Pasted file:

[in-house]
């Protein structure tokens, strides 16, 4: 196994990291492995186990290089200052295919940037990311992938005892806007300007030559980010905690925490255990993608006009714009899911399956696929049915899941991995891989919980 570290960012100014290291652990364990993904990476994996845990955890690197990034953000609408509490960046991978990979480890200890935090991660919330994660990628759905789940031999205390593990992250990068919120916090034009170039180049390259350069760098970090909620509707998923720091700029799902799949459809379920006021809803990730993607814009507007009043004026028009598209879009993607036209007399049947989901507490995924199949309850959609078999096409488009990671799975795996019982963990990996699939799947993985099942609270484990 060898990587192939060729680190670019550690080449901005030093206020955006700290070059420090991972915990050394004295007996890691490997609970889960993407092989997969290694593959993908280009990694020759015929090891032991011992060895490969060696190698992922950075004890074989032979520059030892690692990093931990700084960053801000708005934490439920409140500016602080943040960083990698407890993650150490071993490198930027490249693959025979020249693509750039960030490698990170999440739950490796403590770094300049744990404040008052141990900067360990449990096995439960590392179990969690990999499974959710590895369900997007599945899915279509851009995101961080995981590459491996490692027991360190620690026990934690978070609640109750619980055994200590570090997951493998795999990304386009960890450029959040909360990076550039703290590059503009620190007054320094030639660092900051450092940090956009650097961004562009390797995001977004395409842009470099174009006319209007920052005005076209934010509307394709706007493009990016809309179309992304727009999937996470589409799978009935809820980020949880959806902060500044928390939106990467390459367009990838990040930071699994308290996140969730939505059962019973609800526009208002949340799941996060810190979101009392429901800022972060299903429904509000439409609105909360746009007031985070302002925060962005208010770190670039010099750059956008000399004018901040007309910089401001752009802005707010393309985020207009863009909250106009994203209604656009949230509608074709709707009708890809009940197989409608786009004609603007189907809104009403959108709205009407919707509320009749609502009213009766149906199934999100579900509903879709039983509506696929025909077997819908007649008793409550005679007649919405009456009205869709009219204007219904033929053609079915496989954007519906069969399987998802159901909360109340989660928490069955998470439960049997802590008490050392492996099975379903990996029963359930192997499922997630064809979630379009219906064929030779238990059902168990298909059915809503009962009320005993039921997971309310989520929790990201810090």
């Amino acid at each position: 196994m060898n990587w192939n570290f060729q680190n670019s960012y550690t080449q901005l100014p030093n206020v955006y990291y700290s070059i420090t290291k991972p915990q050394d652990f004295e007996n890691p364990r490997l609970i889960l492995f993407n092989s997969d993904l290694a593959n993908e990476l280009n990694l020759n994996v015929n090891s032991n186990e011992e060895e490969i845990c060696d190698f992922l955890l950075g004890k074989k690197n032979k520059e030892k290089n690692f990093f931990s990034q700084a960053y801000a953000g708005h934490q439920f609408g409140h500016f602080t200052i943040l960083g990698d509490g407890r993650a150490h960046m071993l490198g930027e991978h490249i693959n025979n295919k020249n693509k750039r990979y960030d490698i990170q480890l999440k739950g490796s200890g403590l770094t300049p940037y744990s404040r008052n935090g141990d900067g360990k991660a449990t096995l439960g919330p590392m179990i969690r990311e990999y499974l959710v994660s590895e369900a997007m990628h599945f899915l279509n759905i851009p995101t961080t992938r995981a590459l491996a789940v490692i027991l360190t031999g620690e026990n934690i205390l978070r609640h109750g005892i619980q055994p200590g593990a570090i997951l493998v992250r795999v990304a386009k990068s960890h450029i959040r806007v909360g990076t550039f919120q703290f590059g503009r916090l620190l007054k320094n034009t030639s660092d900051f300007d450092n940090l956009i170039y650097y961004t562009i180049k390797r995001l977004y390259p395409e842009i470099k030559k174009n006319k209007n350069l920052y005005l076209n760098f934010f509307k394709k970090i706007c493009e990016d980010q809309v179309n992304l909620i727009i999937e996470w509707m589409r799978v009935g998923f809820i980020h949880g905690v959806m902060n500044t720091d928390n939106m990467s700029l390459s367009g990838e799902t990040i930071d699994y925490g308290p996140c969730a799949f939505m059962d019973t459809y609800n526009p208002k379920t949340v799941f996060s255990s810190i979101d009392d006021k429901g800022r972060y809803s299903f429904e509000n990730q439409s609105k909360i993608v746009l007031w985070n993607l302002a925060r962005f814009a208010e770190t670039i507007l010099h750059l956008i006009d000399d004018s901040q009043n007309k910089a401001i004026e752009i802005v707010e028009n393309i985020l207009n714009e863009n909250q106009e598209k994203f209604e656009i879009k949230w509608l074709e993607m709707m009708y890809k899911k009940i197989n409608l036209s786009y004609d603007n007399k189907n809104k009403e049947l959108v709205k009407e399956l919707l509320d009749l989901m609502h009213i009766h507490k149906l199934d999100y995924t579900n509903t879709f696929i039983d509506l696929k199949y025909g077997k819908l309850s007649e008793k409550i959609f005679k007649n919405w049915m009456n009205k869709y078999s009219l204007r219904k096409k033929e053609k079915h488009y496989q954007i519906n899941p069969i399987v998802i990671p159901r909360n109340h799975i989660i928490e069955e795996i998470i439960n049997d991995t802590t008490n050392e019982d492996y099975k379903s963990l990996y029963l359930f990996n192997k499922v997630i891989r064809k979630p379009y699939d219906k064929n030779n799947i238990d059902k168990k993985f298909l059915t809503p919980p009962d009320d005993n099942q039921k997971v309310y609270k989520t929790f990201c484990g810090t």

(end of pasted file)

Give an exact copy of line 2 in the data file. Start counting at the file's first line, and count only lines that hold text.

């Protein structure tokens, strides 16, 4: 196994990291492995186990290089200052295919940037990311992938005892806007300007030559980010905690925490255990993608006009714009899911399956696929049915899941991995891989919980 570290960012100014290291652990364990993904990476994996845990955890690197990034953000609408509490960046991978990979480890200890935090991660919330994660990628759905789940031999205390593990992250990068919120916090034009170039180049390259350069760098970090909620509707998923720091700029799902799949459809379920006021809803990730993607814009507007009043004026028009598209879009993607036209007399049947989901507490995924199949309850959609078999096409488009990671799975795996019982963990990996699939799947993985099942609270484990 060898990587192939060729680190670019550690080449901005030093206020955006700290070059420090991972915990050394004295007996890691490997609970889960993407092989997969290694593959993908280009990694020759015929090891032991011992060895490969060696190698992922950075004890074989032979520059030892690692990093931990700084960053801000708005934490439920409140500016602080943040960083990698407890993650150490071993490198930027490249693959025979020249693509750039960030490698990170999440739950490796403590770094300049744990404040008052141990900067360990449990096995439960590392179990969690990999499974959710590895369900997007599945899915279509851009995101961080995981590459491996490692027991360190620690026990934690978070609640109750619980055994200590570090997951493998795999990304386009960890450029959040909360990076550039703290590059503009620190007054320094030639660092900051450092940090956009650097961004562009390797995001977004395409842009470099174009006319209007920052005005076209934010509307394709706007493009990016809309179309992304727009999937996470589409799978009935809820980020949880959806902060500044928390939106990467390459367009990838990040930071699994308290996140969730939505059962019973609800526009208002949340799941996060810190979101009392429901800022972060299903429904509000439409609105909360746009007031985070302002925060962005208010770190670039010099750059956008000399004018901040007309910089401001752009802005707010393309985020207009863009909250106009994203209604656009949230509608074709709707009708890809009940197989409608786009004609603007189907809104009403959108709205009407919707509320009749609502009213009766149906199934999100579900509903879709039983509506696929025909077997819908007649008793409550005679007649919405009456009205869709009219204007219904033929053609079915496989954007519906069969399987998802159901909360109340989660928490069955998470439960049997802590008490050392492996099975379903990996029963359930192997499922997630064809979630379009219906064929030779238990059902168990298909059915809503009962009320005993039921997971309310989520929790990201810090």